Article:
How to Divide Bamboo Plants

Written by kyle lanning | 13/05/2017

Bamboo is one of the most decorative and useful members of the grass family. Gardeners around the world use bamboo to bring an oriental touch to their garden or to add a layer of privacy and mystique. One benefit to growing bamboo is that it reproduces on its own by spreading. Gardeners can take advantage of this characteristic by separating, or dividing, the bamboo and replanting it elsewhere in the landscape. Bamboo varieties differ in the way they spread. Thus, bamboo is classified as either clumping or running.

Things you need

  • Sharp shovel or spade

  • Handsaw

  • Hand shears

Water the bamboo heavily at least a day before you plan to separate it. This will make the division process easier and it helps the separated transplants establish.

Take your shovel and dig a circle around the bamboo at least a foot away from the base. Once you complete the circle, angle the shovel inward and dig until you can lift the root ball out of the ground.

Take your spade, handsaw or hand shears and cut through the middle of the root ball. You can choose to cut the root ball again into fourths or eighths but it is not necessary.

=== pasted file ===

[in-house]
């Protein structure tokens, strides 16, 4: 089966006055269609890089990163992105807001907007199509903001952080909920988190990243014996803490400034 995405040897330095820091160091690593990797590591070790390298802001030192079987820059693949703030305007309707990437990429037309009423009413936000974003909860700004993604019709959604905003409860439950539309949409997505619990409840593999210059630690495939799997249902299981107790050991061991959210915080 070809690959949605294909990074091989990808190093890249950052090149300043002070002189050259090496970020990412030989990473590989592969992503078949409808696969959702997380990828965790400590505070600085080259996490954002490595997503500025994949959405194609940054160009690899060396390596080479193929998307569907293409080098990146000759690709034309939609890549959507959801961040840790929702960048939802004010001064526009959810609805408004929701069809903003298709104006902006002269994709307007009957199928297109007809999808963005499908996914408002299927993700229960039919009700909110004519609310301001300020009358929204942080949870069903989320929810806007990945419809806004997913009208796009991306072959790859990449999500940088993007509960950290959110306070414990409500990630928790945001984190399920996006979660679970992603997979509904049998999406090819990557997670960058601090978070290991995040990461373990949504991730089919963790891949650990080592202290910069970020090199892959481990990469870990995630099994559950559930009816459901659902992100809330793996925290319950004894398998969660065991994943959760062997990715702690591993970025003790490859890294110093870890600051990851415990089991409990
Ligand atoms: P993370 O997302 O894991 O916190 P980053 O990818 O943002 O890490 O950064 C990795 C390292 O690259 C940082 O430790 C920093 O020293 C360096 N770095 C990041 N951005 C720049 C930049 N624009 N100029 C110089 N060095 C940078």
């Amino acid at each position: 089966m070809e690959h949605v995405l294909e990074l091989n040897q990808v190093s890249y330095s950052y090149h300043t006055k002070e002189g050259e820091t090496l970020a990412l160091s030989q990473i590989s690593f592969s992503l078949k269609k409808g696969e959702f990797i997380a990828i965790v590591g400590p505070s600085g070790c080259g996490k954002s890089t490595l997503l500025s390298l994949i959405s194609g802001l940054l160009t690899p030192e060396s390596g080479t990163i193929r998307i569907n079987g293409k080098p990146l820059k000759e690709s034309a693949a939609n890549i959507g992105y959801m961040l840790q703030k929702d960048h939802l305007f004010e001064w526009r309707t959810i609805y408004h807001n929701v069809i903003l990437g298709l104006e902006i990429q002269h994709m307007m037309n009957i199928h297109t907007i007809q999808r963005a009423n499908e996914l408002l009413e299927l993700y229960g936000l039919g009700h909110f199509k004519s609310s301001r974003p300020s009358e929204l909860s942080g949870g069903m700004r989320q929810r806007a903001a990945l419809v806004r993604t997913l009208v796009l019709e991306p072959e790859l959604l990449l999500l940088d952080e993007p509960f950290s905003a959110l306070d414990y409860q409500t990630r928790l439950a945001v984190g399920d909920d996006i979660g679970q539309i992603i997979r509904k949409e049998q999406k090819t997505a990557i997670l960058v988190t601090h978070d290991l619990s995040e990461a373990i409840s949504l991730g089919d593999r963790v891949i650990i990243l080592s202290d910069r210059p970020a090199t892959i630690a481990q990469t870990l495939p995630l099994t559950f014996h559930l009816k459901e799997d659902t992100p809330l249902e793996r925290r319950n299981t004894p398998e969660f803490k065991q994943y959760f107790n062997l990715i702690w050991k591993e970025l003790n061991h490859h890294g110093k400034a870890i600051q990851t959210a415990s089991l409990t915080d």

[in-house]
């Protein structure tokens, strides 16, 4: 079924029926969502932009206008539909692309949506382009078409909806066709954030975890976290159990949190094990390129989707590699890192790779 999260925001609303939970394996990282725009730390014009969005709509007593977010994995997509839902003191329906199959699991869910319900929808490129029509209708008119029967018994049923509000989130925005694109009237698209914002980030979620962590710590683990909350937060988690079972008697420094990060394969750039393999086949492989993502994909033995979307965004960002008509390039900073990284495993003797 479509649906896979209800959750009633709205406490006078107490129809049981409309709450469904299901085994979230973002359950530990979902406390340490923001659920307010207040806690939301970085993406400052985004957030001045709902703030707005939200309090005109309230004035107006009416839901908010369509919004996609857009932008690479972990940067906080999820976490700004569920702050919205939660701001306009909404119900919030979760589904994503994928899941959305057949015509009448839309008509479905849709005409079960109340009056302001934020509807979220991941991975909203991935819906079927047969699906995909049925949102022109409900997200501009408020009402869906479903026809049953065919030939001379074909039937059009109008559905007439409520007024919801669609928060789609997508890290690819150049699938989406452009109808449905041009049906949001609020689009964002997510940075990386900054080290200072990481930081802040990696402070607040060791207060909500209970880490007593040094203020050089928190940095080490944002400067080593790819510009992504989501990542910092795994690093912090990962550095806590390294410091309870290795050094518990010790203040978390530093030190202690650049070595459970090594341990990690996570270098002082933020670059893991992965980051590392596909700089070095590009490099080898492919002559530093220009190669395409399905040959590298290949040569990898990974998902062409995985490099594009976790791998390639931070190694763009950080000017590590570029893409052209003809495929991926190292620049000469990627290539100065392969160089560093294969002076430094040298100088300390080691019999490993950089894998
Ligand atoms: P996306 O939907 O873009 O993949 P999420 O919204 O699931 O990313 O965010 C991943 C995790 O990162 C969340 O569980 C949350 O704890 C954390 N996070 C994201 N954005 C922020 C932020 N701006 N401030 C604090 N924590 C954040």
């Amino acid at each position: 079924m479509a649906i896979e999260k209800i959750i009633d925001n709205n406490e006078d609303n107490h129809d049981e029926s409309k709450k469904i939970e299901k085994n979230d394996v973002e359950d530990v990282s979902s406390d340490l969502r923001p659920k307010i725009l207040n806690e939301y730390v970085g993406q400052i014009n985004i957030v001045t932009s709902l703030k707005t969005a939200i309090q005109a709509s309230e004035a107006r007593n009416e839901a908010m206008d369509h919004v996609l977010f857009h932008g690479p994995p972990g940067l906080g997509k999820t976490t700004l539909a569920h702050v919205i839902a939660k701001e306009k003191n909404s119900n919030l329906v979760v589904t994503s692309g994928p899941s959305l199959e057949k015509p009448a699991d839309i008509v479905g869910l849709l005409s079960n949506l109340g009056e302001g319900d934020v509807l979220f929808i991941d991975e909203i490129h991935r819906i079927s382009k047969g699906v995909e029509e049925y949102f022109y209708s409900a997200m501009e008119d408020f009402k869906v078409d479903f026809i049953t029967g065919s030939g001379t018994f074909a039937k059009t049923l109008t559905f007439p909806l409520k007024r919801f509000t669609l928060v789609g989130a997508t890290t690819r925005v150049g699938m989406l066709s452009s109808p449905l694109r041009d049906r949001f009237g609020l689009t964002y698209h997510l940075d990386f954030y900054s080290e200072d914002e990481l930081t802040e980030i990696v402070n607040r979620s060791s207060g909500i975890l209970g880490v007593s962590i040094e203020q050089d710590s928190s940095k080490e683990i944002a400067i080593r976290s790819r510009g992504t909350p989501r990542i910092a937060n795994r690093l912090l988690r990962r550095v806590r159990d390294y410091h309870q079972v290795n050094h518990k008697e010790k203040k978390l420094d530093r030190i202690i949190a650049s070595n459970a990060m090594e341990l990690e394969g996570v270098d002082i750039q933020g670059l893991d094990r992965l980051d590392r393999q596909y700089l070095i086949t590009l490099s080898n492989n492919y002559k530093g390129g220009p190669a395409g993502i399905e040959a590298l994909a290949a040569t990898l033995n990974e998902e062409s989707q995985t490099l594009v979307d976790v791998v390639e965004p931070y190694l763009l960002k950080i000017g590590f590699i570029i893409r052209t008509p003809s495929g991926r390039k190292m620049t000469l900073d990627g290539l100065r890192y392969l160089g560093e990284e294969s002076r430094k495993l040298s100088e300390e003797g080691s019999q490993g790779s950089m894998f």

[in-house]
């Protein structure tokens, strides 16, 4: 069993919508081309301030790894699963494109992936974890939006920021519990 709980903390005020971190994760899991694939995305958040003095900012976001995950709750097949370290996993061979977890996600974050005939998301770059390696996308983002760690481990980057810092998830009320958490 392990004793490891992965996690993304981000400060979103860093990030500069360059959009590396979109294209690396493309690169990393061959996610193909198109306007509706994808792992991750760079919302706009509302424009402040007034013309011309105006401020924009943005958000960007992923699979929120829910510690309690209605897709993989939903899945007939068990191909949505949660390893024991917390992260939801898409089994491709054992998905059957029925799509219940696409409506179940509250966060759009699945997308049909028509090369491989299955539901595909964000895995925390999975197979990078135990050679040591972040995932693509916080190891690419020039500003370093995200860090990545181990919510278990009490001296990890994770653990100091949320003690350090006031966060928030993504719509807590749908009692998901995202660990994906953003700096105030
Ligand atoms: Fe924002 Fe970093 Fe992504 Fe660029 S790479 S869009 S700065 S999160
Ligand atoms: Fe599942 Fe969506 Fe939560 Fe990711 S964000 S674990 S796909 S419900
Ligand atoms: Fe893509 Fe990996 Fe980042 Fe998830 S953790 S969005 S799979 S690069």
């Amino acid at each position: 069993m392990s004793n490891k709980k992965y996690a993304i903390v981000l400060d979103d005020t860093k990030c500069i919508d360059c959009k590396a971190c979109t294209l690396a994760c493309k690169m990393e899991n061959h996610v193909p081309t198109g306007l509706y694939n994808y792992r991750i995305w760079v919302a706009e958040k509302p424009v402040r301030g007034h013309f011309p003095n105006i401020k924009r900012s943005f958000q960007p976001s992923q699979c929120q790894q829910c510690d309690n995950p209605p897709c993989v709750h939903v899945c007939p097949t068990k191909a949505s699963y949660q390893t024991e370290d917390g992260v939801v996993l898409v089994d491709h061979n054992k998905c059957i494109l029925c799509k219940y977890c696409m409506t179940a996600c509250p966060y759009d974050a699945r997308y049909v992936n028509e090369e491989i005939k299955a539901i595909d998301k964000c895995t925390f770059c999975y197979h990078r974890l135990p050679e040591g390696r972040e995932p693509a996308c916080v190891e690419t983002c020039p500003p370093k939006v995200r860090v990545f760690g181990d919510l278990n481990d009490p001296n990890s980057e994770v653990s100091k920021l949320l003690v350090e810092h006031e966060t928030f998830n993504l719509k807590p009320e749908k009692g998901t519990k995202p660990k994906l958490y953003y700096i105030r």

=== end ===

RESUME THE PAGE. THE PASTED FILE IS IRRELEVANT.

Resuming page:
Separate any groups of bamboo that still remain by cutting the rhizome connecting the shoots. Remember that a good transplant should have a good balance of foliage and roots.

Water the divisions and plant them as soon as possible to ensure success. If you are unable to plant the divisions immediately, store them with the roots in damp sawdust or sphagnum moss.

Water the bamboo heavily at least a day before you plan to separate it. This will make the division process easier and it helps the separated transplants establish.

Dig around the grove of bamboo until you find the rhizomes. Uncover these rhizomes back to the group of stalks.

Make your separations using your spade, saw or hand shears. Look for a section of rhizome that has a shoot coming out of the middle and rhizome buds on either side within six to eight inches of the main stalk.

Top off the main stalk of your division. This is best done by cutting at a point slightly above the third branch.

Water the divisions and plant them as soon as possible to ensure success. If you are unable to plant the divisions immediately, store them with the roots in damp sawdust or sphagnum moss.

Tips

  • Avoid cutting very old or very new rhizomes because they will have few or immature buds. After four to six weeks, the new divisions should stabilise and you will be able to fertilise them with a high nitrogen fertiliser to encourage new growth. Early spring is the best time to separate bamboo.

Warnings

  • Do not divide bamboo on hot, windy or sunny days.

Tips and Warnings

  • Avoid cutting very old or very new rhizomes because they will have few or immature buds.
  • After four to six weeks, the new divisions should stabilise and you will be able to fertilise them with a high nitrogen fertiliser to encourage new growth.
  • Early spring is the best time to separate bamboo.
  • Do not divide bamboo on hot, windy or sunny days.

Things you need

  • Sharp shovel or spade
  • Handsaw
  • Hand shears

Show MoreHide

By using the eHow.co.uk site, you consent to the use of cookies. For more information, please see our Cookie policy.